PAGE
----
Molecular dispersions are a highly effective method of increasing bioavailability for a poorly soluble active pharmaceutical ingredient (API) and can be prepared on a large scale by hot melt extrusion (HME). Processing thermally labile active pharmaceutical ingredients (APIs) via HME is generally more difficult, with operating temperatures limited to below that of the API melting point. API melting is considered essential to facilitate the formation of a fully homogeneous amorphous system. Processing below the melting point renders the system much more susceptible to residual crystalline content; hence, HME is not suitable for APIs which degrade upon melting. In the following work, meloxicam (MEL) was used as a model API, possessing properties of high melting temperature and thermal lability. In this proof of concept work, a modified HME method, termed solvent-assisted HME, was used to overcome this issue and prepare an amorphous solid dispersion using HME, wherein a solvent was incorporated in the formulation blend during extrusion and removed post-processing. Formulations containing 10%wt meloxicam (MEL) and 90%wt polyvinylpyrrolidone vinyl acetate (PVPVA) copolymer were extruded using a twin-screw extruder at temperatures below the melting point of MEL. Dimethylformamide (DMF) solvent was added directly into the extruder barrel through a liquid addition port, resulting in extrudate products having a higher conversion of API to the amorphous form. The incorporation of solvent allowed a significant reduction in processing temperatures due to its increased mobility, while also driving the conversion of the API to its amorphous form. The solvent was successfully reduced through a secondary drying step using a vacuum oven. This advancement has demonstrated the potential for thermally labile APIs to be processed via HME expanding the applications of this technology.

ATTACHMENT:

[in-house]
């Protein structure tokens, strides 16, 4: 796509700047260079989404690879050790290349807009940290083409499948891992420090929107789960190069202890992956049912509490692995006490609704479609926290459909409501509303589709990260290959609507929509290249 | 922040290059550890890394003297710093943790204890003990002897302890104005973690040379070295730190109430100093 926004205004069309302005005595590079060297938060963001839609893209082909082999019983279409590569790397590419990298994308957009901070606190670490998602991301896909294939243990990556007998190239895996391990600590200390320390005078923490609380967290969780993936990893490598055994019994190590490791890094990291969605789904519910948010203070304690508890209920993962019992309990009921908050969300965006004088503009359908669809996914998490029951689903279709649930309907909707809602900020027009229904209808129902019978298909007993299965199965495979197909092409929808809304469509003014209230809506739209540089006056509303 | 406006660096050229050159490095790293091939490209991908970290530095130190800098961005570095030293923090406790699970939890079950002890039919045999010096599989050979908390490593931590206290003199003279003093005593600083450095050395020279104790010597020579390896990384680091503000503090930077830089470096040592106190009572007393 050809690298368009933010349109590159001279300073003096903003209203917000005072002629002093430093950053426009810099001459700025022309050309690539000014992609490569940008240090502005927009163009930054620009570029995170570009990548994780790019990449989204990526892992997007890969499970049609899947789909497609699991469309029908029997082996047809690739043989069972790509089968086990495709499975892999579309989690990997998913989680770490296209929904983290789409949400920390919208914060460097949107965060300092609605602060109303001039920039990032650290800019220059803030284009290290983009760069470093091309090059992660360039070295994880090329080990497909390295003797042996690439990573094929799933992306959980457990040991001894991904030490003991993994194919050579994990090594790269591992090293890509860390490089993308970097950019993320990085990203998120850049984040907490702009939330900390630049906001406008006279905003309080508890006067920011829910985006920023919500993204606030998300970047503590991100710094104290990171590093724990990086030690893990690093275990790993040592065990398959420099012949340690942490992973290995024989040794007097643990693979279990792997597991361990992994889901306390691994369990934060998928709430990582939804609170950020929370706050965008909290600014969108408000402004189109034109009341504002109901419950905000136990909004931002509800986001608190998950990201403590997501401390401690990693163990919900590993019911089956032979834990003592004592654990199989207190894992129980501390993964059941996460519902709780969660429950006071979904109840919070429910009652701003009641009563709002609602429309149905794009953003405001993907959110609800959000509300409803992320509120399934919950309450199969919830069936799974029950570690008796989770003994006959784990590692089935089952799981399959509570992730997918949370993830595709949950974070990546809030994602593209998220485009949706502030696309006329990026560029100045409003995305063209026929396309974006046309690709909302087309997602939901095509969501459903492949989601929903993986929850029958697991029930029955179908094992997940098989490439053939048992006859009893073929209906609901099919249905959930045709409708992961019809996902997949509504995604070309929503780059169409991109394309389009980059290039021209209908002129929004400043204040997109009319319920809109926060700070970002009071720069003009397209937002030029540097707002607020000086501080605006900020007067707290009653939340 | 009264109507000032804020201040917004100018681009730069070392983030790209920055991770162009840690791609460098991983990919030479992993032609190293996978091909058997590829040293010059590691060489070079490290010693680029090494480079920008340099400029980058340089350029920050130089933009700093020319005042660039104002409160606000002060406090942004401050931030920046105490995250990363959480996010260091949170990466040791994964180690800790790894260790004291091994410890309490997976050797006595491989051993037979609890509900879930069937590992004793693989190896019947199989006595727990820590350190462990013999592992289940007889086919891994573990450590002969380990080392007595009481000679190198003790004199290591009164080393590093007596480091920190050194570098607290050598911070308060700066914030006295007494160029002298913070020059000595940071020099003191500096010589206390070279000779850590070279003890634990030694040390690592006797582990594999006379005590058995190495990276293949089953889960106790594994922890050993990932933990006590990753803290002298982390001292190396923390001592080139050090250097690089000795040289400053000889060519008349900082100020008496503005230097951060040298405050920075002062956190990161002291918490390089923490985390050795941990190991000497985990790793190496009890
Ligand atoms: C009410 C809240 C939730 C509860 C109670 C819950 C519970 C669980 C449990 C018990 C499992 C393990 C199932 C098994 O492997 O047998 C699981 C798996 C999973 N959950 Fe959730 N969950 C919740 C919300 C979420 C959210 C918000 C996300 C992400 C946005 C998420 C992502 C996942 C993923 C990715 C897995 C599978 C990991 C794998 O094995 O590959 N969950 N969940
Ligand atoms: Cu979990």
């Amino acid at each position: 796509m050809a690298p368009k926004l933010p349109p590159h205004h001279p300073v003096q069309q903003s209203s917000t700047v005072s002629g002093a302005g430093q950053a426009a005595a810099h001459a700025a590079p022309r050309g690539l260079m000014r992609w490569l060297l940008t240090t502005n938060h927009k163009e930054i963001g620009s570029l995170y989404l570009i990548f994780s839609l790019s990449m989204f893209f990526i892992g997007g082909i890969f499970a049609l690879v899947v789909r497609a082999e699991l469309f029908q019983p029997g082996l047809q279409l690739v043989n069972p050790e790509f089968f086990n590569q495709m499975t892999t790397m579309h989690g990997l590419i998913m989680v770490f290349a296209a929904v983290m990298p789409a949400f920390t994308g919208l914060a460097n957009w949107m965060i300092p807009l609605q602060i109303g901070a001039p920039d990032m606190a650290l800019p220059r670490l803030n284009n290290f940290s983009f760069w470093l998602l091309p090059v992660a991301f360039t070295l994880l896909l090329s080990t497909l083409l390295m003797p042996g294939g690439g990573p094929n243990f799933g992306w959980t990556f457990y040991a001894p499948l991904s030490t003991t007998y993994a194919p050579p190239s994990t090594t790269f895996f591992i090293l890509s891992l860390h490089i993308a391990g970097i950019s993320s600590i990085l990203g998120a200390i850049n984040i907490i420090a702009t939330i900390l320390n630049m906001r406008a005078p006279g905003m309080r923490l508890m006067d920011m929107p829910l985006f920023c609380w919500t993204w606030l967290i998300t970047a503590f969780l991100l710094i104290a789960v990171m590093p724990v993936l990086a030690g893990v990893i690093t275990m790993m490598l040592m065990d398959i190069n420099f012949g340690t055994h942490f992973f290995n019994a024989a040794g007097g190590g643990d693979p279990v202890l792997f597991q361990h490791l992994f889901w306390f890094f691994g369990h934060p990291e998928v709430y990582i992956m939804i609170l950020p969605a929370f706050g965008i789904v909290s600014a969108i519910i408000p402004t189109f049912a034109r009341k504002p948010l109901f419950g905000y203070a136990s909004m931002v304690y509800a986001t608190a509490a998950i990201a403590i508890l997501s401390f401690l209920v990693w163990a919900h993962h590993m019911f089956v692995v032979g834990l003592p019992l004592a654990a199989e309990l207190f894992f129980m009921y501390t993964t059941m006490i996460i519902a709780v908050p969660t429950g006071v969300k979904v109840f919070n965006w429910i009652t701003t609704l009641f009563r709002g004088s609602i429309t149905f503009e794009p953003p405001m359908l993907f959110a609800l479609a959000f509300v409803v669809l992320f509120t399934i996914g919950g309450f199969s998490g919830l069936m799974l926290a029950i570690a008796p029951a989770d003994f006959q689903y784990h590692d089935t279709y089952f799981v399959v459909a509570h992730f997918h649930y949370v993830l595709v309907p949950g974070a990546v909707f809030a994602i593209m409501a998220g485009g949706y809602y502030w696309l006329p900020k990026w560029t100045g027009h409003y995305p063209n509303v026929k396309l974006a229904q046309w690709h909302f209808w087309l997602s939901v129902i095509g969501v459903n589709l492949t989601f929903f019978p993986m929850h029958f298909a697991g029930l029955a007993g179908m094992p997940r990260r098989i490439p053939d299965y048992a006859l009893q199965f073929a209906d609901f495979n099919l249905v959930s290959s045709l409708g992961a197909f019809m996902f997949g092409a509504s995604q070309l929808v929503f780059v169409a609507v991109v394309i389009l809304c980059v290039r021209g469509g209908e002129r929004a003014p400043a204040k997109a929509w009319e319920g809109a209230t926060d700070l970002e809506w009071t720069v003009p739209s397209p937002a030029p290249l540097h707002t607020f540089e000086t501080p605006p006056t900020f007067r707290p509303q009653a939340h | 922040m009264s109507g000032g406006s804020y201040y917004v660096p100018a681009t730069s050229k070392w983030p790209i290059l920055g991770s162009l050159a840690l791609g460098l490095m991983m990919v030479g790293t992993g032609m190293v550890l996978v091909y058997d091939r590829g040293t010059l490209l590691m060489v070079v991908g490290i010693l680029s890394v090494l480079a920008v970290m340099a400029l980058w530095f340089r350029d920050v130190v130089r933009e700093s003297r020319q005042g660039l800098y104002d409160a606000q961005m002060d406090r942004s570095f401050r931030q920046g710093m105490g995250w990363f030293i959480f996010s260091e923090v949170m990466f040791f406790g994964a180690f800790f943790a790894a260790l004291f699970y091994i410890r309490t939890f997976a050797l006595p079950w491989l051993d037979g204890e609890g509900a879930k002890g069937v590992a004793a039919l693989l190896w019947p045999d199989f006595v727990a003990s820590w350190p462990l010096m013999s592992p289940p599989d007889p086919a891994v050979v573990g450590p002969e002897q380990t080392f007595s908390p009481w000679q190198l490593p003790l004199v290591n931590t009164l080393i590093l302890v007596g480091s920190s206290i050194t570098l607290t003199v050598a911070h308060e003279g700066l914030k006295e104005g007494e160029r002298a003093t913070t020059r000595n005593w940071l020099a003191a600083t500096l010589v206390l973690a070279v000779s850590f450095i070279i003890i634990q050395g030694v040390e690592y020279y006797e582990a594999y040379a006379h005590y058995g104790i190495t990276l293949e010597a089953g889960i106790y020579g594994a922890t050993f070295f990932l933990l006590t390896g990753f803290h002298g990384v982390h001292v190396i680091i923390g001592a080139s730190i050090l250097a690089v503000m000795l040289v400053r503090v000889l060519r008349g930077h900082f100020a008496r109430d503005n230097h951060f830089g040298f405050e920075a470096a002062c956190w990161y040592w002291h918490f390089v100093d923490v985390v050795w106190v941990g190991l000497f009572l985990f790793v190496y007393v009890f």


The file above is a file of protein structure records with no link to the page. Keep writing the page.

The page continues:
- hot melt extrusion
- amorphous solid dispersion
- thermal instability
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Continuous manufacture of enabling formulations for a poorly soluble compound using hot melt extrusion technologyAuthor: Lagan, C., Dec 2021
Student thesis: Doctoral Thesis › Doctor of Philosophy